Alto saxophonist Bobby Watson scored an appointment as The William and Mary Grant/Missouri Professor of Jazz endowed chair at the University of Missouri, Kansas City Conservatory of Music. He released a recording on City Light Records ( Old FriendsNew Point ) and now he debuts on Palmetto with a new quintet on Live and Learn. Mr. Watson, one of the most underrated players in jazz, has been busy. After a nice run with the Italian RED Records, producing several fine recordings ( Quiet As It is Kept , Live At the Someday Club , Round Trip and This Little Light .), Watson has now brought his talents back to the States and produced a thoroughly enjoyable Contemporary Jazz, Neo-Hard Bop disc.
Live and Learn
is largely a collection of original compositions by Watson, and includes a funky original by his wife, Pam Watson. "Stanky P" is a super opener to what proves to be a very integrated yet diverse disc. The saxophonist goes on to mix things up with different song foci and band formats. These facets are demonstrated in the straight funk-bop of "Stanky P," (with full band and solos all around) the balladeering of "Postlude," (a duet with guitarist Gregg Skaff and the gospel cry of "Thank You" (a Coltranesque trio with bassist Lundy and drummer Coleman) and "River Jordan." The title cut has a Motown soulful feeling to it with a call and response between Watson and Skaff. Watson reverently covers Sammy Davis's "I've Gotta Be Me" is a hearty fashion, closing out a welcome return of Bobby Watson as a leader.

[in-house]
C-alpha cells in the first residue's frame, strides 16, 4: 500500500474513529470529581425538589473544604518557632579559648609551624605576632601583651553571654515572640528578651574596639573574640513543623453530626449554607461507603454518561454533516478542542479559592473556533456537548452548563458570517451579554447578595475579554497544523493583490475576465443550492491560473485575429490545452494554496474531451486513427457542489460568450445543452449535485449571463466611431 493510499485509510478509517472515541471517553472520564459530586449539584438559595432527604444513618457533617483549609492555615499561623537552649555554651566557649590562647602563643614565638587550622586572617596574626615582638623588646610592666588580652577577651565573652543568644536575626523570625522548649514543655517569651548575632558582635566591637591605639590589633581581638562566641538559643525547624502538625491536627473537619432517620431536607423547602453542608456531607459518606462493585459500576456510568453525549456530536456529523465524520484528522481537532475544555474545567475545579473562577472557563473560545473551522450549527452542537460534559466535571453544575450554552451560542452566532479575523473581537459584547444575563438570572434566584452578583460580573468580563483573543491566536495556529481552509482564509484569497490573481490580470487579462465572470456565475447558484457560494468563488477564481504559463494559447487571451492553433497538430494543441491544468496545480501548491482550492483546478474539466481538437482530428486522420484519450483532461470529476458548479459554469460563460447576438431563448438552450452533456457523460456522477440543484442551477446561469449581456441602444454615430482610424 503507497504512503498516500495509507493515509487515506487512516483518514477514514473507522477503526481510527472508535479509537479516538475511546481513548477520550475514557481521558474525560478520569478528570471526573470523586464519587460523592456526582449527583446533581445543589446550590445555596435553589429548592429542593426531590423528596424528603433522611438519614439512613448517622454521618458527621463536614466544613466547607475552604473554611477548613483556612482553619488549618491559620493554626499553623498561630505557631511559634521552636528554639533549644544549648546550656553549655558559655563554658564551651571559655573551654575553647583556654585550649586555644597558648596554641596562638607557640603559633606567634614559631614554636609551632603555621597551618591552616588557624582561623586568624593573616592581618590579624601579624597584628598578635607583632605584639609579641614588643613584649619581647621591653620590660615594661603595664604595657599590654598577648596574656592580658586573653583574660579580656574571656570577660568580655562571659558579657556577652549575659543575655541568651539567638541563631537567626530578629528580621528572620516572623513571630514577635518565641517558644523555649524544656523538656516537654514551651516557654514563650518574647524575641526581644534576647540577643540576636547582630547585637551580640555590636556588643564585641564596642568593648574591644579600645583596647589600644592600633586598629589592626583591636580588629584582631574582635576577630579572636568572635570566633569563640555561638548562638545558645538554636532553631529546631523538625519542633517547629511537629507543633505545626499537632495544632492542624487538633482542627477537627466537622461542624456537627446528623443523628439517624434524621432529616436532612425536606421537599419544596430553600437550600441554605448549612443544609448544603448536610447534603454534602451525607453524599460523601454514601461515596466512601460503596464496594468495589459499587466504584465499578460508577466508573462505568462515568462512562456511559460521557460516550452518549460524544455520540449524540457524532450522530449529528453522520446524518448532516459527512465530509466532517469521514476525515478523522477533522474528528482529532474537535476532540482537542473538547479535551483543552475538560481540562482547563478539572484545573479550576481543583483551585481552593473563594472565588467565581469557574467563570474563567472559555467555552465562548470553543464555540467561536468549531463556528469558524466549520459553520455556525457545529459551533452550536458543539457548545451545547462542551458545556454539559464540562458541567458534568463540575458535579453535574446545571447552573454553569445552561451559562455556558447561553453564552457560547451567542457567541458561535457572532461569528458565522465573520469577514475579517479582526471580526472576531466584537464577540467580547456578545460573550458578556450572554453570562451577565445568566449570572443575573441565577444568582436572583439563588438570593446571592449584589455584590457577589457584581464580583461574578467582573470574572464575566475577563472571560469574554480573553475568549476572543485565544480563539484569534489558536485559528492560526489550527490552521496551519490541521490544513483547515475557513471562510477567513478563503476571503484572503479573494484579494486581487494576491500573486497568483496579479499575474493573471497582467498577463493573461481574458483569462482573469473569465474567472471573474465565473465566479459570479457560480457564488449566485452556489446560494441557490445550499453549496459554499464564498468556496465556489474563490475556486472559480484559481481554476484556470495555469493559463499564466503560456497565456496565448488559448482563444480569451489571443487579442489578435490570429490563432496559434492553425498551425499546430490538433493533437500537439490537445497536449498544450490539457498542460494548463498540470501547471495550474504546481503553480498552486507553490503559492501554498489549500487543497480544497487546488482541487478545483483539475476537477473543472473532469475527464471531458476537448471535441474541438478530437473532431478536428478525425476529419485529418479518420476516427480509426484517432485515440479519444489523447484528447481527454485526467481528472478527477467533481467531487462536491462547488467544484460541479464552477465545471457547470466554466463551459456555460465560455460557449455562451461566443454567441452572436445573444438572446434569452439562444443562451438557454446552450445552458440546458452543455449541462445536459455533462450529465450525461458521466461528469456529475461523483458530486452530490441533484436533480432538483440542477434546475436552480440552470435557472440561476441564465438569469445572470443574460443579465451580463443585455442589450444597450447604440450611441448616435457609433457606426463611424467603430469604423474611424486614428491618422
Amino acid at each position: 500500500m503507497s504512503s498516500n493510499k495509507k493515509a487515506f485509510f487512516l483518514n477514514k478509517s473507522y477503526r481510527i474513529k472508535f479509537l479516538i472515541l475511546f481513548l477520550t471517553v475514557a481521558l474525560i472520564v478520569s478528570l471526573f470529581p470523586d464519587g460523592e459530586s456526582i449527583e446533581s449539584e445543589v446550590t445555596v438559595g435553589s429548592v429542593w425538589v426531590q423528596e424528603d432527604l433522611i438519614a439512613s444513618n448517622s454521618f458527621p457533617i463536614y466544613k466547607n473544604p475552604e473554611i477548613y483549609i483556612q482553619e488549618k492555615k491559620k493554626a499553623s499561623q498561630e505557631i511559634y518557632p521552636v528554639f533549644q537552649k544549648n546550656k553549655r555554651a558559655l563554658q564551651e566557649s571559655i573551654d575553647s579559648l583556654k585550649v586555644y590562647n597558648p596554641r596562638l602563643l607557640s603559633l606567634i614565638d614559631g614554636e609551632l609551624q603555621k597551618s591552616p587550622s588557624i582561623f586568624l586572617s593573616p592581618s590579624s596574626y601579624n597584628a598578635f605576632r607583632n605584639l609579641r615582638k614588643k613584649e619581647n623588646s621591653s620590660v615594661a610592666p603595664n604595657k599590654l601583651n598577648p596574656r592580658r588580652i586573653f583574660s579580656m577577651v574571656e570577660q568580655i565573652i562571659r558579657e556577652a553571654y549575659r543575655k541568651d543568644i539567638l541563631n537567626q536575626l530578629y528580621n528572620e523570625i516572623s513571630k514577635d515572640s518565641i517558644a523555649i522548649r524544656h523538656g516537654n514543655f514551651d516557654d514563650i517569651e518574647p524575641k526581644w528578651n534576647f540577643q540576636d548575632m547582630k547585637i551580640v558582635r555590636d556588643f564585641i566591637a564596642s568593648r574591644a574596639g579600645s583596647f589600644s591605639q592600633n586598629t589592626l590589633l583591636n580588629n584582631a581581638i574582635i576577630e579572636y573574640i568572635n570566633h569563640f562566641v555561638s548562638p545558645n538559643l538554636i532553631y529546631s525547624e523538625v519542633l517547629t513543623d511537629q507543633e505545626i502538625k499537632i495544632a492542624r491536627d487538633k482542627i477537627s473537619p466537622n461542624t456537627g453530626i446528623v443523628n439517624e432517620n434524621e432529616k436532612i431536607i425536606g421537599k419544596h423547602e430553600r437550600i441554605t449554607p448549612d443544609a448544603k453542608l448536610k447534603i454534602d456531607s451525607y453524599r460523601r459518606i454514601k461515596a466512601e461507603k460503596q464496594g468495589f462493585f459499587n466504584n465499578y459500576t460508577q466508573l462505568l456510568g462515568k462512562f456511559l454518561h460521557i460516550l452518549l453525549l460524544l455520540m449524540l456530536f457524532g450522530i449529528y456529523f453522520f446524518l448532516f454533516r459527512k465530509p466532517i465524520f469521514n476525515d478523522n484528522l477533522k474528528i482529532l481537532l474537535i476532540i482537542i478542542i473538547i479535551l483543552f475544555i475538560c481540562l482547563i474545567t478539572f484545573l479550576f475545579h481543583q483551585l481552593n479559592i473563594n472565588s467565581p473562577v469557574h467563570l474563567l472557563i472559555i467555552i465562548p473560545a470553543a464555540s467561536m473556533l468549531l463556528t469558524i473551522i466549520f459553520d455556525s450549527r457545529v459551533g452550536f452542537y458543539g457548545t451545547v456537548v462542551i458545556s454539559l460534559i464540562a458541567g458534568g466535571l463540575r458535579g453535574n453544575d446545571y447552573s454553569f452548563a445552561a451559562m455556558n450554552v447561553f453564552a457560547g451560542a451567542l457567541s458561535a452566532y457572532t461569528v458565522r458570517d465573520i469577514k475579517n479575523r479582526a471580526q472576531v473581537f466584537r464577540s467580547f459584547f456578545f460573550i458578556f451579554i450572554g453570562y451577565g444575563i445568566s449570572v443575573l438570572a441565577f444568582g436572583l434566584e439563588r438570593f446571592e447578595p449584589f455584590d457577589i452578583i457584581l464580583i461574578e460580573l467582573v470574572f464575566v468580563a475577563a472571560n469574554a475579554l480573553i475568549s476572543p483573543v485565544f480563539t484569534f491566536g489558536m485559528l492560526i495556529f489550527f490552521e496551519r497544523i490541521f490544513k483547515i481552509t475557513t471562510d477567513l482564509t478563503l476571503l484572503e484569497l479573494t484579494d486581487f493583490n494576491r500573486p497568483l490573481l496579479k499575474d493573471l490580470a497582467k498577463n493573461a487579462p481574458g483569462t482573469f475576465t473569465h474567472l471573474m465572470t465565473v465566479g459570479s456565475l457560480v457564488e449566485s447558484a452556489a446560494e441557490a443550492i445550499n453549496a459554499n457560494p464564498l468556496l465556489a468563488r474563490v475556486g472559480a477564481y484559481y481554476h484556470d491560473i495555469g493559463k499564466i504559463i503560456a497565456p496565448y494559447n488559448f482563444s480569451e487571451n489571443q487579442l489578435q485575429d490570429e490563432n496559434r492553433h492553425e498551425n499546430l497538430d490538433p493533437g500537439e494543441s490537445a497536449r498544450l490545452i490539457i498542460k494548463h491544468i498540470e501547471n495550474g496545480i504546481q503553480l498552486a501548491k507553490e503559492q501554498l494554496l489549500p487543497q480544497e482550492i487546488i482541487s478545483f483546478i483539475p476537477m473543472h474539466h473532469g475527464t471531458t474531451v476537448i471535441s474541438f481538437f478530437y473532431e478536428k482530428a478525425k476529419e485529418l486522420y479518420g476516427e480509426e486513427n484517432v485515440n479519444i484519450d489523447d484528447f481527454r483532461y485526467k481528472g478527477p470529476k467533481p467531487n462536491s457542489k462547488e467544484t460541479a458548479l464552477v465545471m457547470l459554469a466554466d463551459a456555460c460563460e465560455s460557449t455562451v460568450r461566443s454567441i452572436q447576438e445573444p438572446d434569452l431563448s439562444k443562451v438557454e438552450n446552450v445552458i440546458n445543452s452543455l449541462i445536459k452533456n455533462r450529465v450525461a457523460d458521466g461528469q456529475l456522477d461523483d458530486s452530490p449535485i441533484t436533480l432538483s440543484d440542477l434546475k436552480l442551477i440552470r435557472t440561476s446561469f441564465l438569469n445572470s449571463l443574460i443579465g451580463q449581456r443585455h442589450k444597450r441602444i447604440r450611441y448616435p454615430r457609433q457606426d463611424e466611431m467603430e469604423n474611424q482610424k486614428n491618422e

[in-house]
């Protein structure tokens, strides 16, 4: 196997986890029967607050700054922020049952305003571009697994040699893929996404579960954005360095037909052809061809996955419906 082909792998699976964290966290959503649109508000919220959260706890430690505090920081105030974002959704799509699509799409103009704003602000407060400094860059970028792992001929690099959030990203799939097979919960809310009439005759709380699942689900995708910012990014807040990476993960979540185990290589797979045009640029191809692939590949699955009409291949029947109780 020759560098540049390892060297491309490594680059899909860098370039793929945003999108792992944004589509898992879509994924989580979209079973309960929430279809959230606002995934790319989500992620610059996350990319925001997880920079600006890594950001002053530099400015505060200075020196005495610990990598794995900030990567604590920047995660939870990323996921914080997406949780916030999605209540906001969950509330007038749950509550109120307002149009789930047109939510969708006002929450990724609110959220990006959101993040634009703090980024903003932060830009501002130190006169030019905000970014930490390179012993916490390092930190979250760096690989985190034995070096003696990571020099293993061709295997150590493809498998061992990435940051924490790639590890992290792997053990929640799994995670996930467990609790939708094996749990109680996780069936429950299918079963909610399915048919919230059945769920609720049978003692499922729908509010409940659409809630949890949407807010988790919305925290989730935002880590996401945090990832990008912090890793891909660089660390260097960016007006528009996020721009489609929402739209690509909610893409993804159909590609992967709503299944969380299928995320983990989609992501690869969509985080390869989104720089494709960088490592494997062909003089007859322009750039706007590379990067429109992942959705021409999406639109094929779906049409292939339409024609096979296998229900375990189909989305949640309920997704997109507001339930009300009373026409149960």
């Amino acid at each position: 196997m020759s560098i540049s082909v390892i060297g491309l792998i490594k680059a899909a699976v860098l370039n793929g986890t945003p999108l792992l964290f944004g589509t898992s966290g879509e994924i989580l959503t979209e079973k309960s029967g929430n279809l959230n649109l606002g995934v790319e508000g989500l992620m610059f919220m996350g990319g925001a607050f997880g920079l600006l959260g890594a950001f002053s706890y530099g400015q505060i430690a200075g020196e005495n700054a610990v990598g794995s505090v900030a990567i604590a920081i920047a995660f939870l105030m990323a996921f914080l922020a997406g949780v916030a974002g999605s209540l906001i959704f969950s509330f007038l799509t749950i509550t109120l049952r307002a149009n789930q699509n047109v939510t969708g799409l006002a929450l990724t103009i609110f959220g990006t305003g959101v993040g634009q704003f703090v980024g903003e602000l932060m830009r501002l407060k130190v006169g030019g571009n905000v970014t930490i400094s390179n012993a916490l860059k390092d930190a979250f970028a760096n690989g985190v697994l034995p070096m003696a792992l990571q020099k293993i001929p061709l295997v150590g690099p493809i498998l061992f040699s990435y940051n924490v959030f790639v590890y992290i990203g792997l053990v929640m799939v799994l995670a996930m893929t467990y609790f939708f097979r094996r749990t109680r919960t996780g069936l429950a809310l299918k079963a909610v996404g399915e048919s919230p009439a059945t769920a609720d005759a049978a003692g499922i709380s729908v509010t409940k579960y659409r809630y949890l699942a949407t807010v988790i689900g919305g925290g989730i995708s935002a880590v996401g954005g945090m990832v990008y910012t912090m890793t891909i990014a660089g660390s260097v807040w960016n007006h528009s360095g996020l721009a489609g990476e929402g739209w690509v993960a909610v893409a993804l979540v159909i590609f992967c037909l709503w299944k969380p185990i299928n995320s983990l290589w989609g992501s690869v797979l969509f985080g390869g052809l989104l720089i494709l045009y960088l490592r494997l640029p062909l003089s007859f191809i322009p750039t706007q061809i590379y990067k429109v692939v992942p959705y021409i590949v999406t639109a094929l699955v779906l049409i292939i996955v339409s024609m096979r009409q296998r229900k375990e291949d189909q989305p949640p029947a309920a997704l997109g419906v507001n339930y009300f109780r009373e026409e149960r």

This disc is well worth seeking out and adding to one's Watson collection.
Track Listing: Stanky P; Faith In Action; We Fall Down; Thank You; Why Not; Live & Learn; River Jordan; Postlude; Landmarks Lost; I've Gotta Be Me. (Total Time: 52.34).
Personnel: Bobby Watson-- Alto and Soprano Saxophones; Orrin Evans-- Piano; Curtis Lundy: Bass; Gregg Skaff-- Guitar; Montez Coleman-- Drums.
I love jazz because transports me to another reality.
I was first exposed to jazz a concert on the lake many years ago.
I met many musicians at various international jazz festivals.
The best show I ever attended was Jazzascona in Suisse.
The first jazz record I bought was Miles Davis and John Coltrane.
My advice to new listeners is listen to music with an open mind.
Listen, think and share jazz everywhere.